Over 2,000 British and American soldiers died in the Battle of New Orleans. The battle is famous not only because it was the last major battle of the War of 1812, but also because it took place on January 15, 1815 — two weeks after the signing of the Treaty of Ghent, which formally ended the war. But Ghent is in Belgium, and New Orleans is, well, not, and news of the end of the war had not reached New Orleans when the fighting began there.
In the days before cell phones and emails, it could be hard to get timely information about global events. And a lack of information could sometimes lead to disastrous consequences.
We see a less fatal version of this problem in the mishnah on today’s daf. The year was 70 CE. At some point in the past, a number of Jews living in Babylonia had decided to take nazirite vows. Now at the conclusion of their vows, they travel together to Jerusalem to offer the required sacrifices, except, unbeknownst to them, the Temple has been destroyed! Arriving in Jerusalem with the animals or money already set aside, these nazirites have no idea what to do. Must they now be nazirites forever?
Nahum the Mede said to them: If you had known that the Temple would be destroyed, would you have taken a vow of naziriteship?
They said to him: No.
And Nahum the Mede dissolved the vow for them.
According to rabbinic literature, Nahum the Mede was a first-generation rabbinic judge. Though he was called “the Mede,” he actually lived in Jerusalem, up close and personal to the destruction of the Temple. When these Babylonian nazirites turn to him unsure what to do, he releases them from their vows because they took the vows without knowing the Temple would be destroyed.
But we know that the rabbis don’t agree with Nahum the Mede because the Talmud introduces the whole story by saying “and this is the mistake that Nahum the Mede made.” And so the story doesn’t end with Nahum the Mede’s ruling.
And when the matter came before the rabbis, they said: Whoever took a vow of naziriteship before the Temple was destroyed is a nazirite. After the Temple was destroyed, he is not a nazirite.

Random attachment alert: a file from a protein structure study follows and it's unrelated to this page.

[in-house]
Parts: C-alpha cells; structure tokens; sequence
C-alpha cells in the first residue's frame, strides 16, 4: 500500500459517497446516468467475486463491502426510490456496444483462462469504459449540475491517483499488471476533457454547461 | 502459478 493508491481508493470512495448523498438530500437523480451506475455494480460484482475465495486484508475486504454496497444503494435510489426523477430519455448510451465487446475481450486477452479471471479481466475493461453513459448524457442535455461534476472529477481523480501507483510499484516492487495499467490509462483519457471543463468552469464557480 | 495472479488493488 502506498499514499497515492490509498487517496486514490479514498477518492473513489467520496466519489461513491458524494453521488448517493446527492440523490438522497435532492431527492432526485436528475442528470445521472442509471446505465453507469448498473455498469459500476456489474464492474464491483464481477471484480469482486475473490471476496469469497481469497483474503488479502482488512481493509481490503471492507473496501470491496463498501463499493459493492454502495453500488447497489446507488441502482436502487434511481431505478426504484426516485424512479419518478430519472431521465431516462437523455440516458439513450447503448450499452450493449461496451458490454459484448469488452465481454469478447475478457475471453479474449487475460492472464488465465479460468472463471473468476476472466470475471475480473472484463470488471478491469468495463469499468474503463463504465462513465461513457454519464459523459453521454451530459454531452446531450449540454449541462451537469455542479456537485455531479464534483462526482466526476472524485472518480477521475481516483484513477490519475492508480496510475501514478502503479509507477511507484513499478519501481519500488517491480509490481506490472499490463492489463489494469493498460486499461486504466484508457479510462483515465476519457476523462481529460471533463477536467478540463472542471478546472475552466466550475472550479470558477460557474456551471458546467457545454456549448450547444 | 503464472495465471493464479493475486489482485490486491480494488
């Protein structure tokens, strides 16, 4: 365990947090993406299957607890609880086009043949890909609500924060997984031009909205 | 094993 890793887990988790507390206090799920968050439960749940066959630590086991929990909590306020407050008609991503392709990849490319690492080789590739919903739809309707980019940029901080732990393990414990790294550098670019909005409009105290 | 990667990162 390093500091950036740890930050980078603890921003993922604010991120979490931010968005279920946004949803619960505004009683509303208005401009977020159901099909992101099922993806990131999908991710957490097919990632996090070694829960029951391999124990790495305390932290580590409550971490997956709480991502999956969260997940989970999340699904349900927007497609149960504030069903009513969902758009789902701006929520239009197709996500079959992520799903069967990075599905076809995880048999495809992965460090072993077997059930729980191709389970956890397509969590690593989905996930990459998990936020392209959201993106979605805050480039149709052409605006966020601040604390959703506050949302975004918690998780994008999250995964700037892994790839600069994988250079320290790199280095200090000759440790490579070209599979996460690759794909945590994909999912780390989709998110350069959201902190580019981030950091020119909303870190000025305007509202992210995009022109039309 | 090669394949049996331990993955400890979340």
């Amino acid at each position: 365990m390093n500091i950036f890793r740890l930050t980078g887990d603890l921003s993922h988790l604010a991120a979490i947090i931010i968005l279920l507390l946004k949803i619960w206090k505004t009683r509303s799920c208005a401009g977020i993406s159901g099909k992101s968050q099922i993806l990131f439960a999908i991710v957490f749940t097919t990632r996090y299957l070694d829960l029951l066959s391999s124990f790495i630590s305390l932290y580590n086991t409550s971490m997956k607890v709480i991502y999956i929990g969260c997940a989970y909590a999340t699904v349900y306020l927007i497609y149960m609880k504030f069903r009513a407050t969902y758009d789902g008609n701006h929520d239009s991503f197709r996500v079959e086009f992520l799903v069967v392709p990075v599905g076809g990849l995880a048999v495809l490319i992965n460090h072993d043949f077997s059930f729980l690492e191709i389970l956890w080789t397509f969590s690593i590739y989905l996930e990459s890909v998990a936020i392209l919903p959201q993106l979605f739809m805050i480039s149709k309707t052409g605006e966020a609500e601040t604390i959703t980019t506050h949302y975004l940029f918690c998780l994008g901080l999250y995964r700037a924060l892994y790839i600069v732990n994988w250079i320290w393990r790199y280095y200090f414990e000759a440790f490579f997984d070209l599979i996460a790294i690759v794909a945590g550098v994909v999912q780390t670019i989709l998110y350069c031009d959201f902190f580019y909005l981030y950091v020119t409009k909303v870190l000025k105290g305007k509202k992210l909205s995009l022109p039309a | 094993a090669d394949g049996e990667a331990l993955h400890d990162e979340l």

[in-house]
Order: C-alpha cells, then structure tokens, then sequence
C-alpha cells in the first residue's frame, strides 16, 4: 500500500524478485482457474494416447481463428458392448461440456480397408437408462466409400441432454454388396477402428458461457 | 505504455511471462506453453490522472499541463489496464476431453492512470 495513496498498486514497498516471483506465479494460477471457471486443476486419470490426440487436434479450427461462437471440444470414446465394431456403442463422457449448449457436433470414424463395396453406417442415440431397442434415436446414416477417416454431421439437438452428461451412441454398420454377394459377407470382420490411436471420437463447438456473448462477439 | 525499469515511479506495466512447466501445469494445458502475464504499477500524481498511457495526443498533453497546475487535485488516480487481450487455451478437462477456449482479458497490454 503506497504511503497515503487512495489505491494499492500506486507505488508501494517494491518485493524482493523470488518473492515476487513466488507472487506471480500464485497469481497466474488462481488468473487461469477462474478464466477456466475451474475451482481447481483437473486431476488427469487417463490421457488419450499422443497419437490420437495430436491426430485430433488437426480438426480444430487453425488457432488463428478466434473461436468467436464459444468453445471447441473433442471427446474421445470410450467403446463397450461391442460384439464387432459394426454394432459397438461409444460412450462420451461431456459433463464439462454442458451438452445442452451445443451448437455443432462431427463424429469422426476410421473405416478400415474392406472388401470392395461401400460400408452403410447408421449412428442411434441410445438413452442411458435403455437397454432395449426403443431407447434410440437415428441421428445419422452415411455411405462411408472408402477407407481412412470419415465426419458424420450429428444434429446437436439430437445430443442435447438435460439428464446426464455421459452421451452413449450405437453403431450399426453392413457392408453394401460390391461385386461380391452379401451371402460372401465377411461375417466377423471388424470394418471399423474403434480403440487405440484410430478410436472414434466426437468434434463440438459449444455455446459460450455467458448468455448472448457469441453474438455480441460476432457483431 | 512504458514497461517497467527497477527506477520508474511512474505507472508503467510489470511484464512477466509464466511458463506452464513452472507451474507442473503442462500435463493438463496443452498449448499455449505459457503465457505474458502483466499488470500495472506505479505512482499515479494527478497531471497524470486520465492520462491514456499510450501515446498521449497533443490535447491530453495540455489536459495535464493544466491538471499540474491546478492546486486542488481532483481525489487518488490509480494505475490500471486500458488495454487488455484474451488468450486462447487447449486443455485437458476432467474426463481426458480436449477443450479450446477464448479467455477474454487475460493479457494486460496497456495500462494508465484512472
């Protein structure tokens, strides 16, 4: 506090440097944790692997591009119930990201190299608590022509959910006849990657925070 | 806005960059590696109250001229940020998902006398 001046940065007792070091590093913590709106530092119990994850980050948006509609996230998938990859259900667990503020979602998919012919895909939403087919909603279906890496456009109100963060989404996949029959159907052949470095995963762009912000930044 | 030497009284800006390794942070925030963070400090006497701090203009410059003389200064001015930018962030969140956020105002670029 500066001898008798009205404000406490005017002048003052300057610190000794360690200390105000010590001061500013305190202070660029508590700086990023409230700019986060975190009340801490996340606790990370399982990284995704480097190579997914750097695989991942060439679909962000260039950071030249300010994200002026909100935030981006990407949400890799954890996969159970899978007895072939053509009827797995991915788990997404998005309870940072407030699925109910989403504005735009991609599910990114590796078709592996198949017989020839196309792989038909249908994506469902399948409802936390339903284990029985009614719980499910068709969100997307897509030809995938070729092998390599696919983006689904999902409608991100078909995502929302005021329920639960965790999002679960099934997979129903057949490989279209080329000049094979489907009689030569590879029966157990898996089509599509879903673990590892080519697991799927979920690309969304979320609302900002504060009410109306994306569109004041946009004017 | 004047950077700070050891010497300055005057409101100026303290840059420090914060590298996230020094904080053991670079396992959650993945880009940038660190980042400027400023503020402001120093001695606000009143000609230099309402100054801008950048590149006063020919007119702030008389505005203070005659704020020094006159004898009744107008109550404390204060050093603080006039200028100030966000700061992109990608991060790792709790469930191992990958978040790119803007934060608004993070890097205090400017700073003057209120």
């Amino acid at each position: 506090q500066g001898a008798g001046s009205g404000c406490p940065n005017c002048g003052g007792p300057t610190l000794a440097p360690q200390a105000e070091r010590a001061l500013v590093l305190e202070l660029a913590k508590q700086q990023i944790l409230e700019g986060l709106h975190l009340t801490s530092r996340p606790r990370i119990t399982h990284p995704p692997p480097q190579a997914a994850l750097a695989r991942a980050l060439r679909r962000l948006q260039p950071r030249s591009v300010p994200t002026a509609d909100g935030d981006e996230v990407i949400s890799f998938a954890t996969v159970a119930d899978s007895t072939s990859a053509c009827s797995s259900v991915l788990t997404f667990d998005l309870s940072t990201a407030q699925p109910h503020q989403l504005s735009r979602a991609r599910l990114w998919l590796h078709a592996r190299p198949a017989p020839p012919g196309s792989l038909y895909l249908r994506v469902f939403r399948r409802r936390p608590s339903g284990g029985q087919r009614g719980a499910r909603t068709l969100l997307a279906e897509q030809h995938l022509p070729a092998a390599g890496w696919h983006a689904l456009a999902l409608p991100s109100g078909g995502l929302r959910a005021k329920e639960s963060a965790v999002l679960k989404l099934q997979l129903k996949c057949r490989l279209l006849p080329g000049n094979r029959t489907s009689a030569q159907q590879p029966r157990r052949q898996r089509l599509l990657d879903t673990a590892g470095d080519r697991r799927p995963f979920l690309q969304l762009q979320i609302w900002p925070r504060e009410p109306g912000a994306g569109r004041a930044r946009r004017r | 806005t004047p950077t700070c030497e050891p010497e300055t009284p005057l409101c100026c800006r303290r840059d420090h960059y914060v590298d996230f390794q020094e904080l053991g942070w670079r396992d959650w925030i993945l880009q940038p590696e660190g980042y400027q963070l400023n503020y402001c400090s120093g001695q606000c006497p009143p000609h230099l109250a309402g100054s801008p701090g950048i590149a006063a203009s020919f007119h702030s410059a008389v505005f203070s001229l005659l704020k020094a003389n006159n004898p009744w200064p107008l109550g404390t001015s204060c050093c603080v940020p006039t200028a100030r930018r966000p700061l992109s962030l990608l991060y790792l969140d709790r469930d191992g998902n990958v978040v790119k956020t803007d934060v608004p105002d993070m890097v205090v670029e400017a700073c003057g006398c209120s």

The rabbis decide that someone who took a nazirite vow while the Temple is standing made a valid vow that cannot be nullified now simply because circumstances have changed. But someone who took a vow thinking the Temple was standing and later found out that it hadn’t been made a vow based on an erroneous assumption, and such a vow can be nullified. So whether these particular vows can be dissolved depends on exactly when they were made. And if they can’t be dissolved, then these Babylonian Jews will have not only just discovered that the Temple has been destroyed, but on account of their standing vows of naziriteship, will be unable to mourn at the graves of the dead (due to their inability to contract corpse impurity) and drink wine to forget (because a nazir can’t drink wine.)
The Talmud records several rabbis proposing different ways to annul these Jews’ vows, but all are eventually rejected. While we often take today’s instantaneous communication and newsgathering for granted, today’s daf reminds us of their important political, military and yes, even religious implications.
Read all of Nazir 32 on Sefaria.